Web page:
We compile biographical information on more than 5,000 Prussian politicians and exploit newly digitized administrative data to examine whether landowning and landless elites differ in the extent to which they support health infrastructure projects. Using exogenous variation in soil texture, we present results from 2SLS regressions, suggesting that the provision of health-promoting public goods improves with the political influence of the landless elite. We also provide evidence for two mechanisms: first, landless elites face a higher risk of strikes, and second, they have more economic benefits from improving the health of the poor. Finally, we illustrate that the relevance of these two channels differs for those health-related public amenities that improve the access to medical care and those that prevent the outbreak of infectious diseases.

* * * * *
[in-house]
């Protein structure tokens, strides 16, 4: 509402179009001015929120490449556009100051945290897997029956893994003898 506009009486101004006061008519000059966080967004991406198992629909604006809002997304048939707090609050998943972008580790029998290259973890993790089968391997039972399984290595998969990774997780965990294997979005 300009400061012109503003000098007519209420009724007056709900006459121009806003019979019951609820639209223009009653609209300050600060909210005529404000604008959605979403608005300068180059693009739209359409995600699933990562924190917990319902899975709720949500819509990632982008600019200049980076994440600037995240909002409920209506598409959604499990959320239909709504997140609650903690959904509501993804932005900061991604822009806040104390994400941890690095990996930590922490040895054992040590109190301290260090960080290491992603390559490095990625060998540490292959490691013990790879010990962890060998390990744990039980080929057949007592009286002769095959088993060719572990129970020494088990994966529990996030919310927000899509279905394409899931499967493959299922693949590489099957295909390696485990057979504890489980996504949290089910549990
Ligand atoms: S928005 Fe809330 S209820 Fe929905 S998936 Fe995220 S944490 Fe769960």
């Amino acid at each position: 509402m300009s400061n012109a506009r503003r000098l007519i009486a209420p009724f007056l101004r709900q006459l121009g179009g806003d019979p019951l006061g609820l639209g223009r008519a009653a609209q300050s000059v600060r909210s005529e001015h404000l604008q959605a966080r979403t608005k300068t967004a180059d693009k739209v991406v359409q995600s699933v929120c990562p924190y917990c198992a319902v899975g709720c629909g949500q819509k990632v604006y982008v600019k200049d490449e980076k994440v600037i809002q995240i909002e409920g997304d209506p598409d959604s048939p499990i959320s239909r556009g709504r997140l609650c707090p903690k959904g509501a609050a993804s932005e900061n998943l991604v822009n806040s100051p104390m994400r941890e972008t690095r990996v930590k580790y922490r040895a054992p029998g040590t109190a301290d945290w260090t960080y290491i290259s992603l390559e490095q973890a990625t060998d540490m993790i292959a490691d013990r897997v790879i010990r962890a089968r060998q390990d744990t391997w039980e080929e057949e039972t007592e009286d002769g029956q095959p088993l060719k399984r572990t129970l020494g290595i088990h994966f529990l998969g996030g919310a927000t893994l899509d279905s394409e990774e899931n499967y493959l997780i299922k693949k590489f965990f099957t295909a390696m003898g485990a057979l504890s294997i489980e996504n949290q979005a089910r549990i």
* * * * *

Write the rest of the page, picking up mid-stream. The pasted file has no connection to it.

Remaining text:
biographical data, distribution of power, health, land inequality, landowners, local elites, political power, Prussian history, public good provision, redistribution